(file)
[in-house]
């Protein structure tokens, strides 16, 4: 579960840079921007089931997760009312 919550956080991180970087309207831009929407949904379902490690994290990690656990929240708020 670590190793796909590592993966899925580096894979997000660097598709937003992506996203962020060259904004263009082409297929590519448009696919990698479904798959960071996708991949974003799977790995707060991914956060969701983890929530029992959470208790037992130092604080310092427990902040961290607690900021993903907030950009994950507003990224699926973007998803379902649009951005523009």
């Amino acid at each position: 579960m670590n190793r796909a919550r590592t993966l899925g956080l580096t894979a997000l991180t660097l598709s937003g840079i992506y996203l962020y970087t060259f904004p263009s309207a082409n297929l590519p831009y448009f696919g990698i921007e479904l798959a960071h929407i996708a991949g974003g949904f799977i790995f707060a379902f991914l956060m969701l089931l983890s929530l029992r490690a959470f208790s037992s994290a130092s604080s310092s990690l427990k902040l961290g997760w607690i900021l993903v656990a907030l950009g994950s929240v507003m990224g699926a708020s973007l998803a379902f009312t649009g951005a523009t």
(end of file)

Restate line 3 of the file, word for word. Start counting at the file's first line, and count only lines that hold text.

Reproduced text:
């Amino acid at each position: 579960m670590n190793r796909a919550r590592t993966l899925g956080l580096t894979a997000l991180t660097l598709s937003g840079i992506y996203l962020y970087t060259f904004p263009s309207a082409n297929l590519p831009y448009f696919g990698i921007e479904l798959a960071h929407i996708a991949g974003g949904f799977i790995f707060a379902f991914l956060m969701l089931l983890s929530l029992r490690a959470f208790s037992s994290a130092s604080s310092s990690l427990k902040l961290g997760w607690i900021l993903v656990a907030l950009g994950s929240v507003m990224g699926a708020s973007l998803a379902f009312t649009g951005a523009t």